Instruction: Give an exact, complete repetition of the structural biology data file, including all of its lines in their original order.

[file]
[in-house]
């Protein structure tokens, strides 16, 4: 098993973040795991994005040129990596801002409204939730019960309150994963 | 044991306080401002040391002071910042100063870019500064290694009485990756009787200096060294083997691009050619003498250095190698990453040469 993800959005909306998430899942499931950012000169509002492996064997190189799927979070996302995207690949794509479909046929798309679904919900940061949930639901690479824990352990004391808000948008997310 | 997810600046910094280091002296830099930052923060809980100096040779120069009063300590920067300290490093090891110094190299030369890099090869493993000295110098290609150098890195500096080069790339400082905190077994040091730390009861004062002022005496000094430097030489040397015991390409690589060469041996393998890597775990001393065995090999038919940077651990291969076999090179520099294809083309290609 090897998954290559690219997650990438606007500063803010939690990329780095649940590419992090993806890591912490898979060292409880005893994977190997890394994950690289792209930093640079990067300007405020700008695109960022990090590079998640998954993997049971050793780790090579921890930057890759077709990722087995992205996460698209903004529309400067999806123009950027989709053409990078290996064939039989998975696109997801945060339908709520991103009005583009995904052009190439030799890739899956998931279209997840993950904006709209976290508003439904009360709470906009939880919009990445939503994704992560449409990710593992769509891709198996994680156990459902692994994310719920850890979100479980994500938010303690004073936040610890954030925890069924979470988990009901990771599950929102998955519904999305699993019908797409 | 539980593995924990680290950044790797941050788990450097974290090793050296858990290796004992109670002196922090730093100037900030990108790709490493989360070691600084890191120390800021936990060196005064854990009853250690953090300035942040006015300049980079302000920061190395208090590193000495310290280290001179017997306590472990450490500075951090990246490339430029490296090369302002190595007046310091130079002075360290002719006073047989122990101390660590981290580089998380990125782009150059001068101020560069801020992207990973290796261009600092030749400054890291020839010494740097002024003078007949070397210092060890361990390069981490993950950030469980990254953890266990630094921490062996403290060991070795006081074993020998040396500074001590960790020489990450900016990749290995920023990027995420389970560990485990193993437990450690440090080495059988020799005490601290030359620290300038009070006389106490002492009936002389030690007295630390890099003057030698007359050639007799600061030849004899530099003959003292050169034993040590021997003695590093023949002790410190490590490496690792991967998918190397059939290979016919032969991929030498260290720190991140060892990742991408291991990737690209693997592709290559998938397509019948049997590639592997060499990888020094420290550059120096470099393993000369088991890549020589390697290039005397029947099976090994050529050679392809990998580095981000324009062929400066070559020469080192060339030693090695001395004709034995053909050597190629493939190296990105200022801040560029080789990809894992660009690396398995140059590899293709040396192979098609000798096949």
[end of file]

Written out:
[in-house]
């Protein structure tokens, strides 16, 4: 098993973040795991994005040129990596801002409204939730019960309150994963 | 044991306080401002040391002071910042100063870019500064290694009485990756009787200096060294083997691009050619003498250095190698990453040469 993800959005909306998430899942499931950012000169509002492996064997190189799927979070996302995207690949794509479909046929798309679904919900940061949930639901690479824990352990004391808000948008997310 | 997810600046910094280091002296830099930052923060809980100096040779120069009063300590920067300290490093090891110094190299030369890099090869493993000295110098290609150098890195500096080069790339400082905190077994040091730390009861004062002022005496000094430097030489040397015991390409690589060469041996393998890597775990001393065995090999038919940077651990291969076999090179520099294809083309290609 090897998954290559690219997650990438606007500063803010939690990329780095649940590419992090993806890591912490898979060292409880005893994977190997890394994950690289792209930093640079990067300007405020700008695109960022990090590079998640998954993997049971050793780790090579921890930057890759077709990722087995992205996460698209903004529309400067999806123009950027989709053409990078290996064939039989998975696109997801945060339908709520991103009005583009995904052009190439030799890739899956998931279209997840993950904006709209976290508003439904009360709470906009939880919009990445939503994704992560449409990710593992769509891709198996994680156990459902692994994310719920850890979100479980994500938010303690004073936040610890954030925890069924979470988990009901990771599950929102998955519904999305699993019908797409 | 539980593995924990680290950044790797941050788990450097974290090793050296858990290796004992109670002196922090730093100037900030990108790709490493989360070691600084890191120390800021936990060196005064854990009853250690953090300035942040006015300049980079302000920061190395208090590193000495310290280290001179017997306590472990450490500075951090990246490339430029490296090369302002190595007046310091130079002075360290002719006073047989122990101390660590981290580089998380990125782009150059001068101020560069801020992207990973290796261009600092030749400054890291020839010494740097002024003078007949070397210092060890361990390069981490993950950030469980990254953890266990630094921490062996403290060991070795006081074993020998040396500074001590960790020489990450900016990749290995920023990027995420389970560990485990193993437990450690440090080495059988020799005490601290030359620290300038009070006389106490002492009936002389030690007295630390890099003057030698007359050639007799600061030849004899530099003959003292050169034993040590021997003695590093023949002790410190490590490496690792991967998918190397059939290979016919032969991929030498260290720190991140060892990742991408291991990737690209693997592709290559998938397509019948049997590639592997060499990888020094420290550059120096470099393993000369088991890549020589390697290039005397029947099976090994050529050679392809990998580095981000324009062929400066070559020469080192060339030693090695001395004709034995053909050597190629493939190296990105200022801040560029080789990809894992660009690396398995140059590899293709040396192979098609000798096949």